Hurricane Ivan and satellite providers DirecTV (NYSE:DTV) and EchoStar (NASDAQ:DISH) wreaked havoc for Mediacom (NASDAQ:MCCC), the nation's eighth-largest cable company and small city niche player, during the company's third quarter.

Mediacom announced earnings Nov. 8, posting a loss of $0.11 per share compared with a $0.02-per-share gain in the year-earlier period. Consensus analyst estimates were for $0.01 per share.

Hurricane Ivan disrupted operations for the company during September in Alabama, Florida, and Mississippi, and according to its 8-K, the company "experienced damage to cable plant, and other property and equipment, business interruption and loss of customers."

This force majeure reduced third-quarter revenue by $2.9 million, crediting subscribers for service interruptions, and around $1 million for contractors to repair infrastructure and extra help to address customer needs. Depreciation expense increased $2.1 million, and the company will have to pony up another $6 million in capital expenditures to replace what Ivan destroyed. These losses will be softened a bit by insurance, and the earnings announcement points out that while "the company is insured against certain losses related to the hurricane," it cannot currently "estimate the amounts that will be recoverable."

The company reckons that removing the effects of Ivan would result in a $0.05-per-share earnings adjustment. As a result of Ivan's mischief-making, along with negative subscriber trends, Mediacom reduced its 2004 guidance on revenue as well as closely watched metrics EBITDA and free cash flow.

Basic cable subscriber numbers are also under a dark cloud, down 30,000 from the sequential quarter (including a loss of 8,000 from Ivan) and 82,000 year to date. Churn is partially the result of competition from satellite providers DirecTV and EchoStar.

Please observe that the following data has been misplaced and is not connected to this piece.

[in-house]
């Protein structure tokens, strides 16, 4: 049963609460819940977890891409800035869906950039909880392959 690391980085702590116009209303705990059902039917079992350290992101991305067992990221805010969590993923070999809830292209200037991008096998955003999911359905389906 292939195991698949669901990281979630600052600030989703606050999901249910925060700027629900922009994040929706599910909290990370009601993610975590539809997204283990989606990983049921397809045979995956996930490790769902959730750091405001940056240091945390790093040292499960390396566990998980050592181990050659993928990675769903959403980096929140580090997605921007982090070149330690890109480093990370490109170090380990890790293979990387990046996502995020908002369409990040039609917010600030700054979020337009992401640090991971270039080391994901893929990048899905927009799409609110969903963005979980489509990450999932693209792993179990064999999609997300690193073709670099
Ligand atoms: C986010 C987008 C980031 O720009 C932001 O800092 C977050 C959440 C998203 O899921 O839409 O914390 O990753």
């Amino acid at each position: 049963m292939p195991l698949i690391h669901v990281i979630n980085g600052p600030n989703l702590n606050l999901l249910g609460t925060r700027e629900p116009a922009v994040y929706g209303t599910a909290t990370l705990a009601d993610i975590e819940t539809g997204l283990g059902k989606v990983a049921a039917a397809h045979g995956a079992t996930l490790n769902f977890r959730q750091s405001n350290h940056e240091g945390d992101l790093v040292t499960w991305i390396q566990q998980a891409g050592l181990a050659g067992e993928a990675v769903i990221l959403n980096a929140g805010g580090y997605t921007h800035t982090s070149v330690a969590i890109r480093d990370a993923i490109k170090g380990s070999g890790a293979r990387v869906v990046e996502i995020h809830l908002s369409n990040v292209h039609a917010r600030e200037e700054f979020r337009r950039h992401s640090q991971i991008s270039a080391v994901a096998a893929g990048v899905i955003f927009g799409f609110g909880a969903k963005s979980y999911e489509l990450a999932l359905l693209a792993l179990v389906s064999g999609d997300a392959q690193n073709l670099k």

So, what does this mean for investors? The bad news first: DirecTV and EchoStar are expanding their reach in the Mediacom service area and will offer service to more than 90% of the Mediacom footprint by the end of the year. Compare that to 34% at this time last year. Now for the bright spot on the horizon: Chairman and CEO Rocco Commisso said that "this period was impacted by continued competitive pressures from satellite video providers resulting from the effects of market launches." The company goes on to say that churn is most dramatic following launch and will, over time, reduce 30% to 40% in "seasoned satellite local markets" from its peak.

So, is there a rainbow peeking through those clouds for Mediacom investors? Trading at around 71 times next year's consensus earnings estimate of $0.08, the 2004 consensus estimate of $0.07 makes earnings growth 14%, giving Mediacom a PEG of five. Coupled with eroding market share and an intensely competitive environment, I might wait until next hurricane season to take another look at shares.

But if you're itching to invest in cable or satellite, blow over to these takes:

Fool contributor Chris Cather can be reached at ChrisCather2001@yahoo.com. He owns none of the companies mentioned and really hates the Hurricanes after his alma mater Virginia's loss to the University of Miami a few weeks ago.